The Objection Raised
You’ve probably heard this objection before. You’re talking with someone about the grace of God and the free gift of everlasting life and they become heated. You might even sense some anger in them. They say something like this, “Jesus did not come to save us in our sins! He came to save us from our sins!”
Most people are unaware that the expression saving from sins is only found once in the entire Bible, in Matt 1:21. And there “His people” clearly refers to Israel. The salvation is not regeneration, but deliverance from Gentile domination and the establishment for Israel of the Messianic kingdom. The sins of Israel resulted in them being exiled, and after their return, being under Gentile control. The Lord Jesus ministered to a people who were dominated by the Roman Empire. He was born to save them from that consequence of their sins. Of course, He was also born to take away the sins of the whole world (John 1:29; 1 John 2:2) and to make everyone, Jew and Gentile, savable. But that is not the point of Matt 1:21, the only verse in the entire Bible that speaks of saving people from their sins.
I don’t know how you react when someone raises that objection to the free gift of everlasting life received simply by faith in Christ, apart from works. I find that objection to be offensive. It implies that we promote licentiousness. Do whatever feels good; there will be no consequences; God loves you and has given you
everlasting life so you are now free to sin with impunity.
That is not what we believe or teach. But people wrongly perceive us as saying that.
You might respond to this objection by talking about the fact that there are consequences for the eternally secure person. There is temporal judgment in this life. There will be rebuke and shame and loss of rewards at the Bema. Only a fool would rebel against God. Ask the prodigal son how things were in the far country.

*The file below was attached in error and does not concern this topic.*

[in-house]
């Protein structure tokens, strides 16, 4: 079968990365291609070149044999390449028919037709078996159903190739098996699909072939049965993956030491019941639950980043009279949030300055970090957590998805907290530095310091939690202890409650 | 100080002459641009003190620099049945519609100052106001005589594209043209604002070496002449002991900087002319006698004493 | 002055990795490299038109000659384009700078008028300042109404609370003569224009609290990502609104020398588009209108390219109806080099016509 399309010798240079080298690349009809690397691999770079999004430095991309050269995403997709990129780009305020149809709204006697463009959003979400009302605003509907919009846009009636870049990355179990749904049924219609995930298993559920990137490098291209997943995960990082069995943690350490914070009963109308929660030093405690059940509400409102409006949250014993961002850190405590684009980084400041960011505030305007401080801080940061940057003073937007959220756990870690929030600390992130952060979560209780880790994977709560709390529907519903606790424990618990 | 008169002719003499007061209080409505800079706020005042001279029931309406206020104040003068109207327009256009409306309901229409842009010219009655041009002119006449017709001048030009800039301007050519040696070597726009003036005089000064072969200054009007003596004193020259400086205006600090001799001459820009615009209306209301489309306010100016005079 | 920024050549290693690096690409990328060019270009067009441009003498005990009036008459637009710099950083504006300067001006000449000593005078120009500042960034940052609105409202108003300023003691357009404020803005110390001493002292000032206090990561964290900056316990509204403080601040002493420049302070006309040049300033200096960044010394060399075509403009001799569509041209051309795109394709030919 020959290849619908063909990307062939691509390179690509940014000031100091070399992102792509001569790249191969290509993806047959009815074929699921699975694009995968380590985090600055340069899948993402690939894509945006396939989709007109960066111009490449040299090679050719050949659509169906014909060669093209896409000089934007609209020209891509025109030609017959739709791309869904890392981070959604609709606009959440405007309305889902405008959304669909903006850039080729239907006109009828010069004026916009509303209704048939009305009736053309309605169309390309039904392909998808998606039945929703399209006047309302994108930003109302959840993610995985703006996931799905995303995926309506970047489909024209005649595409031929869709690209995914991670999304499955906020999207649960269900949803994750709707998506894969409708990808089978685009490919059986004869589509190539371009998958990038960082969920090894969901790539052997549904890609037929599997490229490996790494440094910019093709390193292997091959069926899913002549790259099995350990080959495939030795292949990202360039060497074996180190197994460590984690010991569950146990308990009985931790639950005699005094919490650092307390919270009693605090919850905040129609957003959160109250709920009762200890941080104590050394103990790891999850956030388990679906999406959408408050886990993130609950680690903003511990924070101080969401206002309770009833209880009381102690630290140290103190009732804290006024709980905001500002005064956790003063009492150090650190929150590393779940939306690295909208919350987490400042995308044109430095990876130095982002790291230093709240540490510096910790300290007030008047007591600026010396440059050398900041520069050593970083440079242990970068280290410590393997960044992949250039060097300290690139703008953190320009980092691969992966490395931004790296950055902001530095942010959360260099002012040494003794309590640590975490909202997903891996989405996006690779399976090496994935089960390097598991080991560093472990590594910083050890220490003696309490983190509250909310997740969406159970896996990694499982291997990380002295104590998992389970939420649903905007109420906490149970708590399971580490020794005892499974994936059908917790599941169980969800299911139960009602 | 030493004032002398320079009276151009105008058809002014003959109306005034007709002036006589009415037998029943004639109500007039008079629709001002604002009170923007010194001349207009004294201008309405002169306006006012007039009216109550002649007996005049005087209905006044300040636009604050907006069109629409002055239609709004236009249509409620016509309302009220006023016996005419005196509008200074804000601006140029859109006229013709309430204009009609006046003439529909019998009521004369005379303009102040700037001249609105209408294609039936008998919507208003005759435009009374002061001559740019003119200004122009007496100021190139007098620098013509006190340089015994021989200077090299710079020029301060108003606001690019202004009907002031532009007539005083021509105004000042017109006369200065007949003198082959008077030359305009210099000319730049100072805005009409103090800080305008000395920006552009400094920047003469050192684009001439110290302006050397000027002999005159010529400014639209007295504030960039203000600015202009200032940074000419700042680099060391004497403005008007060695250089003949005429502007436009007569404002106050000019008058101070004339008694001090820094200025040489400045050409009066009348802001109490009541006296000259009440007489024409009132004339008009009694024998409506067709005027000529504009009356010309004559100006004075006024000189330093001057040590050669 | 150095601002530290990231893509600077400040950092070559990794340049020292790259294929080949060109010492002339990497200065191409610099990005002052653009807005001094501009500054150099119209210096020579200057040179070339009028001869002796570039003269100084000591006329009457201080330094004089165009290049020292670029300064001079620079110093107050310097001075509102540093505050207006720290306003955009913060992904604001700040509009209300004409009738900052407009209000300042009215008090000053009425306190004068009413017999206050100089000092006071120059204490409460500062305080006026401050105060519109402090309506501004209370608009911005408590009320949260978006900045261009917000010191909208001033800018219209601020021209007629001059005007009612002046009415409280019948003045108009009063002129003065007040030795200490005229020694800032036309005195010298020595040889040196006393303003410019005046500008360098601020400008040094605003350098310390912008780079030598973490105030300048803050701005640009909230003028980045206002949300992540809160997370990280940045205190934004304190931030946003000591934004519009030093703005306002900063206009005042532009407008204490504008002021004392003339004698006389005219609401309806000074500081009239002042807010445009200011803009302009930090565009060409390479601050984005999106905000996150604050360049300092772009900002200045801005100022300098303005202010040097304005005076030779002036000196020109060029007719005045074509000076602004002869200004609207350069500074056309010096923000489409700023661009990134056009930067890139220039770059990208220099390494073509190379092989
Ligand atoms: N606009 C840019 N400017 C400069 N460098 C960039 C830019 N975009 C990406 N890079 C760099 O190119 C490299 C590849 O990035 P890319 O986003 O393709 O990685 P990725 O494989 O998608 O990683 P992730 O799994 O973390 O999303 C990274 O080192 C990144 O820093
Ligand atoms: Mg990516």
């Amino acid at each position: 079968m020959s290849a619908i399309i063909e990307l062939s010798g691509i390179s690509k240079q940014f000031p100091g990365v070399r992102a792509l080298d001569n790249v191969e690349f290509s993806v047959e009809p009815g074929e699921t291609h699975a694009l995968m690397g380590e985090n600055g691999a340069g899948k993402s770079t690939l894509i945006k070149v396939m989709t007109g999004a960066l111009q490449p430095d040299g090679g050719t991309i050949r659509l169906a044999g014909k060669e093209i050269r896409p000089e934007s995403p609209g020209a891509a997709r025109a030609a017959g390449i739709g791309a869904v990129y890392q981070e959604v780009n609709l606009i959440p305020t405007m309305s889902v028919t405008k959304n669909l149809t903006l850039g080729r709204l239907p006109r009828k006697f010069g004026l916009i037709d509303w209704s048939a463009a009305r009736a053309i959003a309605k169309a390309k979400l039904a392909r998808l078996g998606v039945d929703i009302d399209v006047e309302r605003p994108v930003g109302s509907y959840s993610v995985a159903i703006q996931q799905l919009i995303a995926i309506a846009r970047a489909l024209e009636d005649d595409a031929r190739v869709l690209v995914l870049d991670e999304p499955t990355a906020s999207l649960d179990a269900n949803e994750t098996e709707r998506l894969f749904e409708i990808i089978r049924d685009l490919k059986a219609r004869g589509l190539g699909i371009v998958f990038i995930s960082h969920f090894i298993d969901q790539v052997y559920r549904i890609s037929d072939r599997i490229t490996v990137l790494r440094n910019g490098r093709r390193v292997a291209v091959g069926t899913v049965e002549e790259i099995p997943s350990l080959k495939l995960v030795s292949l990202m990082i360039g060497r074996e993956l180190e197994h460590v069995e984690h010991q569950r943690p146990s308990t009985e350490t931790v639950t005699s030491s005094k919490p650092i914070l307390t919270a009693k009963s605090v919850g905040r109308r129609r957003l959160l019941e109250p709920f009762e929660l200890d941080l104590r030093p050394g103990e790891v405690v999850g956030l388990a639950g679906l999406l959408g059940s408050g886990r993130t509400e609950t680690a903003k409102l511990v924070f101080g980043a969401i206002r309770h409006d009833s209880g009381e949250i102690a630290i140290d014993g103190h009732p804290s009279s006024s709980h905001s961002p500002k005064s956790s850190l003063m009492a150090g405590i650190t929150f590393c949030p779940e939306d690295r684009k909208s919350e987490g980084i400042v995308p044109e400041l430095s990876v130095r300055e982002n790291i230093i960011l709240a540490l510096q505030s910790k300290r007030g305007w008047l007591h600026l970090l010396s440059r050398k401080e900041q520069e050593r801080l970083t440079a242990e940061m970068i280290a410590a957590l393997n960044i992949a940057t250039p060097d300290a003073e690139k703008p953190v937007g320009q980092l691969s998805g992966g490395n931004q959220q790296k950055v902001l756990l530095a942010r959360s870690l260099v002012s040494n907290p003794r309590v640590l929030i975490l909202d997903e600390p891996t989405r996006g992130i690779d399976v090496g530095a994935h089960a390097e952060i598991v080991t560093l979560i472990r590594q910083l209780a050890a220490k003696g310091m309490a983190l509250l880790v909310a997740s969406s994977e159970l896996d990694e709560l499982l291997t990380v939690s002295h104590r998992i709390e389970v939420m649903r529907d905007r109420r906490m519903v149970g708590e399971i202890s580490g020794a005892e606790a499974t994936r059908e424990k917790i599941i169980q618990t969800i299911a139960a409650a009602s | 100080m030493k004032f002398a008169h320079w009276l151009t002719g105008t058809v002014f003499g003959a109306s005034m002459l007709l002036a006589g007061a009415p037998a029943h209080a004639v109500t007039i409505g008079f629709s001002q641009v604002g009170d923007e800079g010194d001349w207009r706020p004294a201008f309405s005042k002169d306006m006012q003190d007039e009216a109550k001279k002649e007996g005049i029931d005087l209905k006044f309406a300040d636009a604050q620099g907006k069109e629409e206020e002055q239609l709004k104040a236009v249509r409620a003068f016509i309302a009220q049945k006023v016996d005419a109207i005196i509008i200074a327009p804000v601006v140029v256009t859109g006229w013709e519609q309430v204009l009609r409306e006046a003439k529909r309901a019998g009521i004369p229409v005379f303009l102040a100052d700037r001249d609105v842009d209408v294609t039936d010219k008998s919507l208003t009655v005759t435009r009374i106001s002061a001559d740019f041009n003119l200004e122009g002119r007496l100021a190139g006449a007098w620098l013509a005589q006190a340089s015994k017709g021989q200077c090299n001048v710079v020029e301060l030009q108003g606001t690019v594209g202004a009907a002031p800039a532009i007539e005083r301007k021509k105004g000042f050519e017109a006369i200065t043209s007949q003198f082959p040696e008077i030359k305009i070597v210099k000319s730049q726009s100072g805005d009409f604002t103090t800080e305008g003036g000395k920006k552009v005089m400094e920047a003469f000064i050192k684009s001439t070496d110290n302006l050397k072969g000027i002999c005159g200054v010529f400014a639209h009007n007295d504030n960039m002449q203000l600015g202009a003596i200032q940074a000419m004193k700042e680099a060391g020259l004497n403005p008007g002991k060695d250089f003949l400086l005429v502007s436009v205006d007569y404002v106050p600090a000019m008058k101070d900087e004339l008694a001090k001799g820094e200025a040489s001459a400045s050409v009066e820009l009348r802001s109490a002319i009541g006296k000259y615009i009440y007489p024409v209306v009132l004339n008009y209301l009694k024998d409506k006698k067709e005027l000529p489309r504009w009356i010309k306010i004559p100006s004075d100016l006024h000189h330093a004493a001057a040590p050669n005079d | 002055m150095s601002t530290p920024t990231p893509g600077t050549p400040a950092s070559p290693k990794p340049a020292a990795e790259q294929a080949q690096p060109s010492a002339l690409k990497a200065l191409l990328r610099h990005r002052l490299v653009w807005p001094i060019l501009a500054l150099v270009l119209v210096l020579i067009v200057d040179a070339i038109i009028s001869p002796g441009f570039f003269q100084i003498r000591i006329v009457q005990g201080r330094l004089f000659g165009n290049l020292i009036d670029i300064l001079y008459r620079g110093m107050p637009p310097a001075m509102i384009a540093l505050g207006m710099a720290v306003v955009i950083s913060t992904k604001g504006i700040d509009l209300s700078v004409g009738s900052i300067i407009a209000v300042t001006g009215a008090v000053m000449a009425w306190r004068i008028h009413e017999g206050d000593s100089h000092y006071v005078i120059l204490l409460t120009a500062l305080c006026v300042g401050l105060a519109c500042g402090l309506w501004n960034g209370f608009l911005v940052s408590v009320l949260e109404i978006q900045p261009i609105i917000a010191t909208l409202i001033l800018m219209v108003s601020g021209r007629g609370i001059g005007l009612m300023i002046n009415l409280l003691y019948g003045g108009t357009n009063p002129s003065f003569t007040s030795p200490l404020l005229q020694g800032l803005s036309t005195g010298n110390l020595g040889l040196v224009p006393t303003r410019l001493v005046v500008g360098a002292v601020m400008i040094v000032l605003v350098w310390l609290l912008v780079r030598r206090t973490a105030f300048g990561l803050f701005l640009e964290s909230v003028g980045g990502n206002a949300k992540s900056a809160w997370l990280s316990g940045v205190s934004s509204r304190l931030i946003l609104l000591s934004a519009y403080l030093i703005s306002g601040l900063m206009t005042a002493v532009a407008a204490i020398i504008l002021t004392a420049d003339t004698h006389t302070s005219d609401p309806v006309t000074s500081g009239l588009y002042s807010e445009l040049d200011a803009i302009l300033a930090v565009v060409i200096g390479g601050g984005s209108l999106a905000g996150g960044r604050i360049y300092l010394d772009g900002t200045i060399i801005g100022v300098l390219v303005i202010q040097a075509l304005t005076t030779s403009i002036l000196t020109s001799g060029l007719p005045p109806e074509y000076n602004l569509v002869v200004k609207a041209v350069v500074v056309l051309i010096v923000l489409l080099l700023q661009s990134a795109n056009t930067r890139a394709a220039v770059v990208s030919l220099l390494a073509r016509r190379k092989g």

But it dawned on me that that is only part of the answer. Even if the objector doesn’t realize it, he is raising a bigger issue. And I think we should address that bigger issue too.
The Bigger Issue of the Objector
The bigger issue is not whether a born-again person is capable of major failure. Everyone except the most extreme holiness people who believe in sinless perfection acknowledges that believers still sin and that sometimes they even sin badly.
The bigger issue isn’t whether a bornagain person is guaranteed to live a life characterized by godliness (even though there may be times of major failure from which he inevitably repents). While it is not true that all believers live godly lives, that is not what the objection is.
Does Jesus intend for people whom He saves to keep on sinning? That’s the question.
What the Objector Is Actually Saying
Look at it numerically. Let’s say that a godly person sins only twenty times a day and an ungodly person sins 200 times a day. The ungodly person sins ten times as much. But both sin a lot.
Is the person who sins twenty times a day still a sinner? Of course.
So what the objector actually is saying, even if he doesn’t realize it, is that Jesus hates sin and is determined to save us from all our sins. That is, He will make us fully righteous in our experience. Like Him. No more sin forever.
In other words, the objector is really saying that Jesus is determined to make us sinless.
Salvation Is More than Regeneration